Relationship Between Body Mass Index and High Cystatin Levels Among US Adults

Authors


Anoop Shankar, MD, PhD, Department of Community Medicine, West Virginia University School of Medicine, 1 Medical Center Drive, PO Box 9190, Morgantown, WV 26506-9190
E-mail:ashankar@hsc.wvu.edu

Abstract

J Clin Hypertens (Greenwich). 2011;13:925–930. ©2011 Wiley Periodicals, Inc.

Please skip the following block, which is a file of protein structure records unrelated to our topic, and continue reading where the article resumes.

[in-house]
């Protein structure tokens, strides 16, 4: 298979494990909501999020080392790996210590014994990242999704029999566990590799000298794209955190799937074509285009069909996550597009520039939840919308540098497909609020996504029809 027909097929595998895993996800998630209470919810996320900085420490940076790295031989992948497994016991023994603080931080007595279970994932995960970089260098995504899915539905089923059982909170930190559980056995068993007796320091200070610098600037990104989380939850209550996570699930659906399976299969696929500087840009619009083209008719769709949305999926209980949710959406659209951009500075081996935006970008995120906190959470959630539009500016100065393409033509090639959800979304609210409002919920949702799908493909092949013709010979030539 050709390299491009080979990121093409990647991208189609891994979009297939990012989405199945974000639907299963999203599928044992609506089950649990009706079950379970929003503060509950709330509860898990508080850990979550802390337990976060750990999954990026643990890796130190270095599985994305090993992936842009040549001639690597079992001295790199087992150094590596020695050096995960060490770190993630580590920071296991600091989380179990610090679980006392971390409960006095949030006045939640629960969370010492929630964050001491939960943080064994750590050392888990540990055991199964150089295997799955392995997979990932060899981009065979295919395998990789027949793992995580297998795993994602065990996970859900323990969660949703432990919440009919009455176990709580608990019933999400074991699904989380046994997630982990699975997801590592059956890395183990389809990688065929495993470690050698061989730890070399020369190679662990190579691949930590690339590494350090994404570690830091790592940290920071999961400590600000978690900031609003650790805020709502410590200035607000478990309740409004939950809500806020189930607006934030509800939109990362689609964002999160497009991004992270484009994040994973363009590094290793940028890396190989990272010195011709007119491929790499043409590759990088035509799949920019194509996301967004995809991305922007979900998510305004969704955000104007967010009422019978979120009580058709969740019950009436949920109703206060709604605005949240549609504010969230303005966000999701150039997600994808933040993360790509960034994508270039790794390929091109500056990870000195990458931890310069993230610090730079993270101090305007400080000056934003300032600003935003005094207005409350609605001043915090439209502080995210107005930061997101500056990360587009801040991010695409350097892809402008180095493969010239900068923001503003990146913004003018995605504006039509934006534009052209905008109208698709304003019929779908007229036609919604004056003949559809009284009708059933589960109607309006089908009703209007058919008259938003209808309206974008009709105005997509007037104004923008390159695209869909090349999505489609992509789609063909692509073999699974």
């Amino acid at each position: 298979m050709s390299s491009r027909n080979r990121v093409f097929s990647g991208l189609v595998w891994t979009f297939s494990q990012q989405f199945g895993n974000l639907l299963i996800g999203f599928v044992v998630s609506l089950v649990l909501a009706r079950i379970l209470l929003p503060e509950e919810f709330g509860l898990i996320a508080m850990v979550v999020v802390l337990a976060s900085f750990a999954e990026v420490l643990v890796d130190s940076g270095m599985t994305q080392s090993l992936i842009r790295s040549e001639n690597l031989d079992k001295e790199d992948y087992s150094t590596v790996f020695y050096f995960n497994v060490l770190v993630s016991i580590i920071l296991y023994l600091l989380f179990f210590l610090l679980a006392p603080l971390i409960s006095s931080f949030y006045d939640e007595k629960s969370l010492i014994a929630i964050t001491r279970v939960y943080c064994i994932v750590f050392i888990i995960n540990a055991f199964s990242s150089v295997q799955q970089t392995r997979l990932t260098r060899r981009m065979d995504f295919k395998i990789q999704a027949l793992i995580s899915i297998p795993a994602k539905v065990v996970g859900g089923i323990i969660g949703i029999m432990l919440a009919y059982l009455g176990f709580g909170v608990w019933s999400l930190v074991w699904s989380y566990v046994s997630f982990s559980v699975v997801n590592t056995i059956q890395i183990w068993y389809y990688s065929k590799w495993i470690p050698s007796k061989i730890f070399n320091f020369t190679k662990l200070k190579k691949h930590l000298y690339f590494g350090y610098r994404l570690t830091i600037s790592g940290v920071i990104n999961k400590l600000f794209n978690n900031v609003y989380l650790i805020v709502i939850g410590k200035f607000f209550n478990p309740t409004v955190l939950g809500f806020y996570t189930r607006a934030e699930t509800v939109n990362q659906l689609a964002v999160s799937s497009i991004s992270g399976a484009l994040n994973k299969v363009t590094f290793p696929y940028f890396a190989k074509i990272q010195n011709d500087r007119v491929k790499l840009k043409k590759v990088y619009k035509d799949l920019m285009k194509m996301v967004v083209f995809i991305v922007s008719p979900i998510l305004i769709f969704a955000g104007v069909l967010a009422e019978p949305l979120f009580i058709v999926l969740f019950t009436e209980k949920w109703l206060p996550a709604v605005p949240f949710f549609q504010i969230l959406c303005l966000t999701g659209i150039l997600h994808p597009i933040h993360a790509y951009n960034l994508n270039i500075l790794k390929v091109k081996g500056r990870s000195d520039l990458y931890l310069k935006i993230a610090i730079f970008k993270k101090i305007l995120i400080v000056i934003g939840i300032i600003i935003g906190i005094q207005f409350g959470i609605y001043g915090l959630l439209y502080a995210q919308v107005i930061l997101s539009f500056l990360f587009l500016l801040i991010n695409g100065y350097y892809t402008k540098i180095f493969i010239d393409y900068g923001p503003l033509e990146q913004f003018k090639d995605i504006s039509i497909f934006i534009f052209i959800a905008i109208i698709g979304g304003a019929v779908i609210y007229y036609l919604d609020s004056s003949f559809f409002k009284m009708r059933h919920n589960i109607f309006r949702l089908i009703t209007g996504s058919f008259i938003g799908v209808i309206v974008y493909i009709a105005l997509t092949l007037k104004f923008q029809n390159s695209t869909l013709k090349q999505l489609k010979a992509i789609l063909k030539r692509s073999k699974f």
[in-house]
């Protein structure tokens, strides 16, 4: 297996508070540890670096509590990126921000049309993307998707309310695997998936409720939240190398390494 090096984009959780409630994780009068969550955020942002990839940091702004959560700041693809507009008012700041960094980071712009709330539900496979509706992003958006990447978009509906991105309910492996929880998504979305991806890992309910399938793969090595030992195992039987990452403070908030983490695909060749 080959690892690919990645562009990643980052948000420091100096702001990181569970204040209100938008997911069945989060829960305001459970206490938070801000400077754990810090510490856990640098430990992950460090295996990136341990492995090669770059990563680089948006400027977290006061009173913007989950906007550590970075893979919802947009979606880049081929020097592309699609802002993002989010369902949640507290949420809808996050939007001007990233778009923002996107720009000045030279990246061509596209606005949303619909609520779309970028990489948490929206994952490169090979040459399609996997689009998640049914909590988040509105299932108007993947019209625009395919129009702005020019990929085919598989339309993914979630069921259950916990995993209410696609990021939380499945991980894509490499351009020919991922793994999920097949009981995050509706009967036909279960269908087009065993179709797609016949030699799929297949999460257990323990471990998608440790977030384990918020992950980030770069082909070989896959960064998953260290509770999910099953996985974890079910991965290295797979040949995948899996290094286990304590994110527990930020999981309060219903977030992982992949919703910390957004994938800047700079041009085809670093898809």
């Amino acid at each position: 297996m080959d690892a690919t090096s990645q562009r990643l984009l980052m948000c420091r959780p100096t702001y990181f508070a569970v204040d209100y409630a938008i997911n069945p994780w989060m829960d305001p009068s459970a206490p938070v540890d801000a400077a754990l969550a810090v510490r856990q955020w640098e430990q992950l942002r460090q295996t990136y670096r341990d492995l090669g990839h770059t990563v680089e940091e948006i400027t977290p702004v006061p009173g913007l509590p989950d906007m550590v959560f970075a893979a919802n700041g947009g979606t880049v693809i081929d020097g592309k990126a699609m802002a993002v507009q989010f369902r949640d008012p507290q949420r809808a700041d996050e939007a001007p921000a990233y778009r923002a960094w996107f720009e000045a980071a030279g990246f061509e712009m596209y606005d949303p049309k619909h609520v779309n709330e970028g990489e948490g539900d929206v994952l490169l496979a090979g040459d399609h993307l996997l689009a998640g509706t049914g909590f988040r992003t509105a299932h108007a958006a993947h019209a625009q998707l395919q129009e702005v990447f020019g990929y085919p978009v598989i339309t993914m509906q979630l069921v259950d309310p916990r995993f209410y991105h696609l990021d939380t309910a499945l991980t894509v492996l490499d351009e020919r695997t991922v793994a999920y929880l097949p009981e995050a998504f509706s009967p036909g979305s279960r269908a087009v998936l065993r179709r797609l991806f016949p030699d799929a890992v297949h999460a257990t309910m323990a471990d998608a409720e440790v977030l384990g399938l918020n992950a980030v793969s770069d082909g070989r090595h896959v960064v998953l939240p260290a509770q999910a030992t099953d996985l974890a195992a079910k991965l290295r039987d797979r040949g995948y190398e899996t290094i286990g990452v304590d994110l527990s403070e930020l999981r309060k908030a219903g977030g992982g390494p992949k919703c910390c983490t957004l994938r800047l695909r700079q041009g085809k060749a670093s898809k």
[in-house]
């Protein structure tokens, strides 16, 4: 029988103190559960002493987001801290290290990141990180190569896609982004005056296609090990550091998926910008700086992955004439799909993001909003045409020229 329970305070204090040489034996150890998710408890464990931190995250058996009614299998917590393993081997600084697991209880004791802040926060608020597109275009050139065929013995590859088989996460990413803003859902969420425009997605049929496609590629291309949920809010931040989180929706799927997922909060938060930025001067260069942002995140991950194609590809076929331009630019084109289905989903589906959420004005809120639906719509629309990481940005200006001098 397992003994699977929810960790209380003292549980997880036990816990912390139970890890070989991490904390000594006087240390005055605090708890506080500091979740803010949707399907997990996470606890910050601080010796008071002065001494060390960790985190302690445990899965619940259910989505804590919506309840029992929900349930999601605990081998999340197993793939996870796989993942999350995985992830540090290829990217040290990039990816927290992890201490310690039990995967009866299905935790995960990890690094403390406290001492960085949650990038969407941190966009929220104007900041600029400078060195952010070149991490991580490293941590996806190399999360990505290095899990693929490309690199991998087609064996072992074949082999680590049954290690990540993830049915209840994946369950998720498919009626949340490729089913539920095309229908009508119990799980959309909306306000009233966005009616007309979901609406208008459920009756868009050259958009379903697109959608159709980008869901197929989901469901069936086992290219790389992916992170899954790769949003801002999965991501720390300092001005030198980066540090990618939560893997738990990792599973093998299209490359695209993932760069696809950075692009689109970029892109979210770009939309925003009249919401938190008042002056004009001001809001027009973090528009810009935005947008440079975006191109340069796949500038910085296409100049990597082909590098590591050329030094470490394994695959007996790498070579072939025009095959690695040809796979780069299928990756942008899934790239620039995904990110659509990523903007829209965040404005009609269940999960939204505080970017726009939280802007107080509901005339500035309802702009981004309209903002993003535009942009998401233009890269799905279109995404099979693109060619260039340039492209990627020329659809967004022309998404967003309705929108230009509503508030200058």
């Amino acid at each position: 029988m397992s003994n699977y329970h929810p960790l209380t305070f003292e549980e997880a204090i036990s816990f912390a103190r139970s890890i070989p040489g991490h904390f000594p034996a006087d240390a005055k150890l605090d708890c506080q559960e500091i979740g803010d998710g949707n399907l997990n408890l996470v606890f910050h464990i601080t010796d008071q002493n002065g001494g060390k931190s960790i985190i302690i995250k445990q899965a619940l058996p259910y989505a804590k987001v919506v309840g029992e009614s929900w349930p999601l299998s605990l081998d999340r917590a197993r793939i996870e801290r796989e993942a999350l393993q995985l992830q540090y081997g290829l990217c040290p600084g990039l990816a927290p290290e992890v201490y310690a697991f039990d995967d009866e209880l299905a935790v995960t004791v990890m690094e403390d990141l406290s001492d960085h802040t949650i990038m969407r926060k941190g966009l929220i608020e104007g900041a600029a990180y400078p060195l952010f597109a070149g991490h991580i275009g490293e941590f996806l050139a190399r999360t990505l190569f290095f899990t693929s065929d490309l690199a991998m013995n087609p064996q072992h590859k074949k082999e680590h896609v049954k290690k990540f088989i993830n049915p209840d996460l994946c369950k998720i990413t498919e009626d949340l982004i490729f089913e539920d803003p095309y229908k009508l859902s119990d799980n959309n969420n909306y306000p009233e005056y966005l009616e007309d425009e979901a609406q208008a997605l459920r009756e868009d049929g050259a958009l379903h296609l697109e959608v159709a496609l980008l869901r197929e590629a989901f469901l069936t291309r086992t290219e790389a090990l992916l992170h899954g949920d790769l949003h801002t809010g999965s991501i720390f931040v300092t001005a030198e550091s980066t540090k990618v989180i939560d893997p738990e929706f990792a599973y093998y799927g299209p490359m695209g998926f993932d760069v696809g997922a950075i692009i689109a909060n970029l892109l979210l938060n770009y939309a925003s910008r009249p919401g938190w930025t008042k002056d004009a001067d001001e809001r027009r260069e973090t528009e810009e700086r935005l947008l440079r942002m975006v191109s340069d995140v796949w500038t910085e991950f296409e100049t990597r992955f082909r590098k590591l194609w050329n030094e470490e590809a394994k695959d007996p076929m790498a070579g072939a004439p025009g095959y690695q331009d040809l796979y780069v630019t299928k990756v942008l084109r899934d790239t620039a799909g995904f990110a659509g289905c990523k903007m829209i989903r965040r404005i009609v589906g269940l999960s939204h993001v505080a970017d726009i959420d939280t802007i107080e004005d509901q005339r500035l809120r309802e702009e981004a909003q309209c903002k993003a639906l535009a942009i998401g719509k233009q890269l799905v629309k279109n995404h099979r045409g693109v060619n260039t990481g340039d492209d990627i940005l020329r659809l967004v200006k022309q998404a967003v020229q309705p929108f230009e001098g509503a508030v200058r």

High cystatin C levels among patients without clinically recognized chronic kidney disease (CKD) may identify patients who are at preclinical stages of CKD. Higher body mass index (BMI) has been found to be associated with increased risk of CKD. However, the association between BMI and high cystatin C levels is not clear. The authors examined participants older than 20 years from the National Health and Nutrition Examination Survey 1999 to 2002 (N=2583, 50.2% women). BMI was categorized as <25 kg/m2, 25–29.9 kg/m2, and ≥30 kg/m2. Main outcome was high cystatin C (>1 mg/dL) among patients without clinically recognized CKD (estimated glomerular filtration rate <60 mL/min/1.73 m2 or microalbuminuria). Higher BMI was positively associated with high cystatin C, independent of age, sex, race-ethnicity, education, smoking, alcohol intake, cholesterol, and C-reactive protein levels. Compared with patients with BMI <25 kg/m2 (referent), the multivariable odds ratio (95% confidence interval) of high cystatin C was 2.53 (1.79–3.58) (P trend <.0001 among patients with BMI ≥30 kg/m2). The association between BMI and high cystatin C persisted in subgroup analyses by sex, race-ethnicity, and among those without diabetes or hypertension. Among US adults without clinically recognized CKD, higher BMI levels were independently associated with high cystatin C levels.

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